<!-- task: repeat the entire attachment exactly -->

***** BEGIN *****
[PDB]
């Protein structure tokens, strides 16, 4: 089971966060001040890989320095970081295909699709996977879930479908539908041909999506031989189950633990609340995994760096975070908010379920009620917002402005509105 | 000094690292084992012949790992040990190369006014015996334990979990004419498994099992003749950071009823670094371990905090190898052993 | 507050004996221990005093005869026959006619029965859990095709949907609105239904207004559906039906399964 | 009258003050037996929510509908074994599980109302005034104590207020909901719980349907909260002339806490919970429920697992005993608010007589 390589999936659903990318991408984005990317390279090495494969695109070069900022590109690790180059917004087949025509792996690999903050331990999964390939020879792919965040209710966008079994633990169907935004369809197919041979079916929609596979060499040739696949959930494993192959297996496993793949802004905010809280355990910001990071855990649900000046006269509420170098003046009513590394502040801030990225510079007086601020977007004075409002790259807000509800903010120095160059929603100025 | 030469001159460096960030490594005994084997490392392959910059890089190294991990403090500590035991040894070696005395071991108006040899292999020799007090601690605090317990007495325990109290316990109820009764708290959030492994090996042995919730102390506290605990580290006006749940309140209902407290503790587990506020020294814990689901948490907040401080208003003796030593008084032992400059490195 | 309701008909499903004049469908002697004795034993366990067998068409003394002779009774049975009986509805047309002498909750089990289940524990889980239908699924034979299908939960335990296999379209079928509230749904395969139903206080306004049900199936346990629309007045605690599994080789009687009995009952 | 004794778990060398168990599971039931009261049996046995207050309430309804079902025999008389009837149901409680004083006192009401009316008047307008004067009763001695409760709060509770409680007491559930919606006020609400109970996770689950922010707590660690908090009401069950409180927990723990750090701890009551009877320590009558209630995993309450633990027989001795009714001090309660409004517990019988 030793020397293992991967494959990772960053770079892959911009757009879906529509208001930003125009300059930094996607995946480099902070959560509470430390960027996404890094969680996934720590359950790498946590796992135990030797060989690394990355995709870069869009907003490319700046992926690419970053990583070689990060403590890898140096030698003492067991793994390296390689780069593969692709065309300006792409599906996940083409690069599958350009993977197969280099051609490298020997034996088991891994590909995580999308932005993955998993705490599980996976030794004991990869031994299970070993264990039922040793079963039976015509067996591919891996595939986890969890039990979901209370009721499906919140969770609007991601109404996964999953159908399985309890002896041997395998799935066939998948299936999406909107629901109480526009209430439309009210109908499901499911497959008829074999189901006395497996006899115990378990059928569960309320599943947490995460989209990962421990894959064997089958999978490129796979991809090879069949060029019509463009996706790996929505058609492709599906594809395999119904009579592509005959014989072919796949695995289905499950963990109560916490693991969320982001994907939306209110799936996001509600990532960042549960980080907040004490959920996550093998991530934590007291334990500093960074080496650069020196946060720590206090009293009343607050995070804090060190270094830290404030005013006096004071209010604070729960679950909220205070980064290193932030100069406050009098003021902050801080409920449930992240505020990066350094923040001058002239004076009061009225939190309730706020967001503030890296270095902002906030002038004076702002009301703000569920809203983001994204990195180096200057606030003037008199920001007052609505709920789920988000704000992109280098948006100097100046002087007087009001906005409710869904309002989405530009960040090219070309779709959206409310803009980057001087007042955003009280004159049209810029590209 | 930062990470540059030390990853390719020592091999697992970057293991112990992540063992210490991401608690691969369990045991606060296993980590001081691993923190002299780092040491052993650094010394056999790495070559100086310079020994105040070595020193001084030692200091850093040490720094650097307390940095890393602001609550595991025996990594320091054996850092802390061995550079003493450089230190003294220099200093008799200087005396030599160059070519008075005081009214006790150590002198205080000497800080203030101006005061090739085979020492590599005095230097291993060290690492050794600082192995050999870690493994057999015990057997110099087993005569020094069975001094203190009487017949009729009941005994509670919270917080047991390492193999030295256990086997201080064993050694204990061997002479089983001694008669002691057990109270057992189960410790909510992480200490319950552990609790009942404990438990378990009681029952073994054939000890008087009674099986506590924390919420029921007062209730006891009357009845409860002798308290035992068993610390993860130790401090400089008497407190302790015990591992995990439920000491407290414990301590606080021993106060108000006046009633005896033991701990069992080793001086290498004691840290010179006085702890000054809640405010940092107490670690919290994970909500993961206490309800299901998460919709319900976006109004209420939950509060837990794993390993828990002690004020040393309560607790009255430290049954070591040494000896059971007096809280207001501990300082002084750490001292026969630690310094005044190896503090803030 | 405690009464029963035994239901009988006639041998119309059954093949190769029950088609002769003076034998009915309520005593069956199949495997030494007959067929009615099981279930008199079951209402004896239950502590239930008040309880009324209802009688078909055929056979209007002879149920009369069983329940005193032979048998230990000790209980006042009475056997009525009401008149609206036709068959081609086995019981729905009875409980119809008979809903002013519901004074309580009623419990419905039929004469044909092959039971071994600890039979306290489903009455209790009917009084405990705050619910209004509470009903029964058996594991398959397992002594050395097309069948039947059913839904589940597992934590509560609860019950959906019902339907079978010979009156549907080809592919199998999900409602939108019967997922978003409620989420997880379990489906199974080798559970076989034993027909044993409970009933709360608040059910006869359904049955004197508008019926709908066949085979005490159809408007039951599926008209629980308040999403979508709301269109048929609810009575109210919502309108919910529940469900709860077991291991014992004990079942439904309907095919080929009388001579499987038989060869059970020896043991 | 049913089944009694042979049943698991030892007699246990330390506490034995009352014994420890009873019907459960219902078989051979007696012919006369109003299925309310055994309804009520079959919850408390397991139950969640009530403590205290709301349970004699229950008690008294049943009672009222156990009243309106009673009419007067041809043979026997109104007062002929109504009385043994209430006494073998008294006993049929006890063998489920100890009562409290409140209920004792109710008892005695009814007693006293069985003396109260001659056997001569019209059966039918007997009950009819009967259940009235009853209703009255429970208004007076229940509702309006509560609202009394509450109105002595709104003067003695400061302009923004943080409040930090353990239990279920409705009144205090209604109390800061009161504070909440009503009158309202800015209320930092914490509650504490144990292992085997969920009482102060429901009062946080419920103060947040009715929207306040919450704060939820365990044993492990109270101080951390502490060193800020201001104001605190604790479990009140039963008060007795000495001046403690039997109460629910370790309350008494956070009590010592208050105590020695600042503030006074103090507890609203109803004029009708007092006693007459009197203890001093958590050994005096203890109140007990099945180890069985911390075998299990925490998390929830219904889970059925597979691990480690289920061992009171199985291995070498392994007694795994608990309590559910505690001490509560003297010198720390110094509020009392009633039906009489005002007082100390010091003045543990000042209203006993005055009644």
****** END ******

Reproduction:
[PDB]
């Protein structure tokens, strides 16, 4: 089971966060001040890989320095970081295909699709996977879930479908539908041909999506031989189950633990609340995994760096975070908010379920009620917002402005509105 | 000094690292084992012949790992040990190369006014015996334990979990004419498994099992003749950071009823670094371990905090190898052993 | 507050004996221990005093005869026959006619029965859990095709949907609105239904207004559906039906399964 | 009258003050037996929510509908074994599980109302005034104590207020909901719980349907909260002339806490919970429920697992005993608010007589 390589999936659903990318991408984005990317390279090495494969695109070069900022590109690790180059917004087949025509792996690999903050331990999964390939020879792919965040209710966008079994633990169907935004369809197919041979079916929609596979060499040739696949959930494993192959297996496993793949802004905010809280355990910001990071855990649900000046006269509420170098003046009513590394502040801030990225510079007086601020977007004075409002790259807000509800903010120095160059929603100025 | 030469001159460096960030490594005994084997490392392959910059890089190294991990403090500590035991040894070696005395071991108006040899292999020799007090601690605090317990007495325990109290316990109820009764708290959030492994090996042995919730102390506290605990580290006006749940309140209902407290503790587990506020020294814990689901948490907040401080208003003796030593008084032992400059490195 | 309701008909499903004049469908002697004795034993366990067998068409003394002779009774049975009986509805047309002498909750089990289940524990889980239908699924034979299908939960335990296999379209079928509230749904395969139903206080306004049900199936346990629309007045605690599994080789009687009995009952 | 004794778990060398168990599971039931009261049996046995207050309430309804079902025999008389009837149901409680004083006192009401009316008047307008004067009763001695409760709060509770409680007491559930919606006020609400109970996770689950922010707590660690908090009401069950409180927990723990750090701890009551009877320590009558209630995993309450633990027989001795009714001090309660409004517990019988 030793020397293992991967494959990772960053770079892959911009757009879906529509208001930003125009300059930094996607995946480099902070959560509470430390960027996404890094969680996934720590359950790498946590796992135990030797060989690394990355995709870069869009907003490319700046992926690419970053990583070689990060403590890898140096030698003492067991793994390296390689780069593969692709065309300006792409599906996940083409690069599958350009993977197969280099051609490298020997034996088991891994590909995580999308932005993955998993705490599980996976030794004991990869031994299970070993264990039922040793079963039976015509067996591919891996595939986890969890039990979901209370009721499906919140969770609007991601109404996964999953159908399985309890002896041997395998799935066939998948299936999406909107629901109480526009209430439309009210109908499901499911497959008829074999189901006395497996006899115990378990059928569960309320599943947490995460989209990962421990894959064997089958999978490129796979991809090879069949060029019509463009996706790996929505058609492709599906594809395999119904009579592509005959014989072919796949695995289905499950963990109560916490693991969320982001994907939306209110799936996001509600990532960042549960980080907040004490959920996550093998991530934590007291334990500093960074080496650069020196946060720590206090009293009343607050995070804090060190270094830290404030005013006096004071209010604070729960679950909220205070980064290193932030100069406050009098003021902050801080409920449930992240505020990066350094923040001058002239004076009061009225939190309730706020967001503030890296270095902002906030002038004076702002009301703000569920809203983001994204990195180096200057606030003037008199920001007052609505709920789920988000704000992109280098948006100097100046002087007087009001906005409710869904309002989405530009960040090219070309779709959206409310803009980057001087007042955003009280004159049209810029590209 | 930062990470540059030390990853390719020592091999697992970057293991112990992540063992210490991401608690691969369990045991606060296993980590001081691993923190002299780092040491052993650094010394056999790495070559100086310079020994105040070595020193001084030692200091850093040490720094650097307390940095890393602001609550595991025996990594320091054996850092802390061995550079003493450089230190003294220099200093008799200087005396030599160059070519008075005081009214006790150590002198205080000497800080203030101006005061090739085979020492590599005095230097291993060290690492050794600082192995050999870690493994057999015990057997110099087993005569020094069975001094203190009487017949009729009941005994509670919270917080047991390492193999030295256990086997201080064993050694204990061997002479089983001694008669002691057990109270057992189960410790909510992480200490319950552990609790009942404990438990378990009681029952073994054939000890008087009674099986506590924390919420029921007062209730006891009357009845409860002798308290035992068993610390993860130790401090400089008497407190302790015990591992995990439920000491407290414990301590606080021993106060108000006046009633005896033991701990069992080793001086290498004691840290010179006085702890000054809640405010940092107490670690919290994970909500993961206490309800299901998460919709319900976006109004209420939950509060837990794993390993828990002690004020040393309560607790009255430290049954070591040494000896059971007096809280207001501990300082002084750490001292026969630690310094005044190896503090803030 | 405690009464029963035994239901009988006639041998119309059954093949190769029950088609002769003076034998009915309520005593069956199949495997030494007959067929009615099981279930008199079951209402004896239950502590239930008040309880009324209802009688078909055929056979209007002879149920009369069983329940005193032979048998230990000790209980006042009475056997009525009401008149609206036709068959081609086995019981729905009875409980119809008979809903002013519901004074309580009623419990419905039929004469044909092959039971071994600890039979306290489903009455209790009917009084405990705050619910209004509470009903029964058996594991398959397992002594050395097309069948039947059913839904589940597992934590509560609860019950959906019902339907079978010979009156549907080809592919199998999900409602939108019967997922978003409620989420997880379990489906199974080798559970076989034993027909044993409970009933709360608040059910006869359904049955004197508008019926709908066949085979005490159809408007039951599926008209629980308040999403979508709301269109048929609810009575109210919502309108919910529940469900709860077991291991014992004990079942439904309907095919080929009388001579499987038989060869059970020896043991 | 049913089944009694042979049943698991030892007699246990330390506490034995009352014994420890009873019907459960219902078989051979007696012919006369109003299925309310055994309804009520079959919850408390397991139950969640009530403590205290709301349970004699229950008690008294049943009672009222156990009243309106009673009419007067041809043979026997109104007062002929109504009385043994209430006494073998008294006993049929006890063998489920100890009562409290409140209920004792109710008892005695009814007693006293069985003396109260001659056997001569019209059966039918007997009950009819009967259940009235009853209703009255429970208004007076229940509702309006509560609202009394509450109105002595709104003067003695400061302009923004943080409040930090353990239990279920409705009144205090209604109390800061009161504070909440009503009158309202800015209320930092914490509650504490144990292992085997969920009482102060429901009062946080419920103060947040009715929207306040919450704060939820365990044993492990109270101080951390502490060193800020201001104001605190604790479990009140039963008060007795000495001046403690039997109460629910370790309350008494956070009590010592208050105590020695600042503030006074103090507890609203109803004029009708007092006693007459009197203890001093958590050994005096203890109140007990099945180890069985911390075998299990925490998390929830219904889970059925597979691990480690289920061992009171199985291995070498392994007694795994608990309590559910505690001490509560003297010198720390110094509020009392009633039906009489005002007082100390010091003045543990000042209203006993005055009644």